Dead Crops, Extreme Drought And Endless Wildfires Are Now The New Normal In America

As you read this, the United States is experiencing the worst drought it has seen since the Dust Bowl days of the 1930s.  As you read this, nearly half of all corn crops in the United States are in “poor” or “very poor” condition.  As you read this, 38 major wildfires are ripping across the central and western United States.  The brutal wildfires in Oklahoma have been so bad that they have made national headlines.  The price of corn has hit a brand new record high this summer and so has the price of soybeans.  More than half of all the counties in this country have been declared to be “natural disaster areas” by the U.S. Department of Agriculture at this point.  Things are so bad for ranchers that the CEO of Smithfield Foods is projecting that meat prices will rise by “significant double digits” in the months ahead.  Sadly, this drought is projected to continue throughout August and into September.  As you will read about below, some meteorologists are even openly postulating that there may not be enough moisture to avoid another drought next year.  Yes, things are really bad this year, but when you step back and take a look at the broader picture they become truly frightening.

According to the U.S. Drought Monitor, as of July 31st close to two-thirds of the continental United States was experiencing at least some level of drought….

Keep in mind that brown is “severe drought”, red is “extreme drought” and dark brown in “exceptional drought”.

This is truly a historic drought.  We have never seen anything like this in modern times in the United States.

The week before, this is how the U.S. Drought Monitor described conditions in the center of the country….

“Over 90 percent of the topsoil was short or very short of moisture in Oklahoma, Kansas, Nebraska, Missouri, Iowa, Illinois, Indiana, and Ohio, with virtually all (99 percent) short or very short in Missouri and Illinois”

There had been some hope that rain would bring relief to farmers in the central part of the country, but instead things just keep getting worse and worse.

At this point, close to half of all corn being grown in the U.S. is either in “poor” or “very poor” condition.

For ranchers, the outlook is even more dismal.  The following is from a recent CNN article….

Nearly three-quarters of the nation’s cattle acreage is now inside a drought-stricken area, as is about two-thirds of the country’s hay acreage, the agency reported.

What that means is that a lot of animals are being slaughtered now and the price of meat is going to be moving substantially higher later in the year.

The following is what the CEO of Smithfield Foods, Larry Pope, recently told the Financial Times….

Beef is simply going to be too expensive to eat. Pork is not going to be too far behind. Chicken is catching up fast. Are we really going to take protein away from Americans?

He also told the Financial Times that he expects meat prices to rise by “significant double digits”.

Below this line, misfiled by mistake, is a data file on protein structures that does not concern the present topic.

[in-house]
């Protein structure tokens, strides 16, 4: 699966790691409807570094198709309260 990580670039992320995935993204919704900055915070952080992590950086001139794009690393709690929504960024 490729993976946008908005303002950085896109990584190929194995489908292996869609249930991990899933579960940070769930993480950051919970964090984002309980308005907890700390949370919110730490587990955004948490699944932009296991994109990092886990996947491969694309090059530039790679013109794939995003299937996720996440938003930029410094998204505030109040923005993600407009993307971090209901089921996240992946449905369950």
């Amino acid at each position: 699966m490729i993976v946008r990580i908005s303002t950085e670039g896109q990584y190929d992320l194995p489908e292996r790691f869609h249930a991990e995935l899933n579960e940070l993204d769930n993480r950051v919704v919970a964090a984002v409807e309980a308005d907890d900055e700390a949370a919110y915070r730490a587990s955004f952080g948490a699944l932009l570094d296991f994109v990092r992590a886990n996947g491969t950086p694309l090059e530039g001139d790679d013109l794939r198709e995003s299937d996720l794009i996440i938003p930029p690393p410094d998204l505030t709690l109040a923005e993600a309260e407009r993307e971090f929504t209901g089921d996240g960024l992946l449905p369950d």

Those are very frightening statements.

The CEO of a major food company says that beef is going to “be too expensive to eat”?

That doesn’t sound good at all.

Meanwhile, this drought is absolutely devastating farmers and ranchers all over the United States….

“When I was a kid in the ’50s … it got real dry, but nothing like this,” said Marvin Helms, a 70-year-old farmer and rancher in central Arkansas who was compelled to sell his beef cattle after being short on feed.

His thousand acres of farmland near Arkadelphia include corn and soybeans, which Helms says is normally sufficient to sustain his family and provide for his cattle.

“We’ve got some insurance on the crops, but it’s not enough,” he said. “It will help, but it won’t pay the bills.”

Of course the federal government is going to step in and try to help these farmers and ranchers, but the truth is that the federal government is already drowning in debt.  Any additional help will have to be done with more borrowed money.

It is hard to describe how oppressive the heat and the drought have been in the middle part of the nation this year.  We have seen some unprecedented things happen.

Another major problem throughout the central part of the country right now is all of the horrible wildfires that are ravaging the wilderness areas.  The following is from a recent Chicago Tribune article about the recent fires in Oklahoma….

Wildfires burned out of control on Friday in Oklahoma, destroying homes and shutting down highways in a state that has suffered 18 straight days of 100-plus degree temperatures and persistent drought.

Emergency officials counted 11 different wildfires around the state, with at least 65 homes destroyed in parched areas north and south of Oklahoma City and south of Tulsa.

Oklahoma joins several states that have been plagued by wildfires this summer, including Colorado, Arkansas and Nebraska. Fires are being fed by a widespread drought.

But these fires in Oklahoma are only part of a very distressing long-term trend.  As I have written about previously, 6 of the 10 worst years for wildfires ever recorded in the United States have all come since the year 2000.

Another major change that we have seen is that massive dust storms called “haboobs” are becoming much more frequent in the southwest part of the country.

Just the other day, a dust storm that was approximately 2,000 feet high and nearly 100 kilometers wide ripped through the city of Phoenix, Arizona at 35 miles an hour.

Such events were once very rare in Phoenix.

But not anymore.

Meanwhile, much of the central and western United States is rapidly running out of water.

And I am not just talking about surface water.

A lot of the key aquifers that have allowed us to build cities and irrigate crops in the western half of the United States are being drained completely dry.  The following is from a recent San Diego Union-Tribune article about what is happening in California….

Few places in Southern California is that more evident than the desert sands of Borrego Springs, where residents, farmers and golf course operators are sucking about four times as much water from the ground each year as nature replaces.

They’ve been pumping so hard for so long that the community’s main aquifer could essentially run dry after a few more decades. That’s a dire possibility: A recent study showed it would be prohibitively expensive to build a pipeline to an outside source.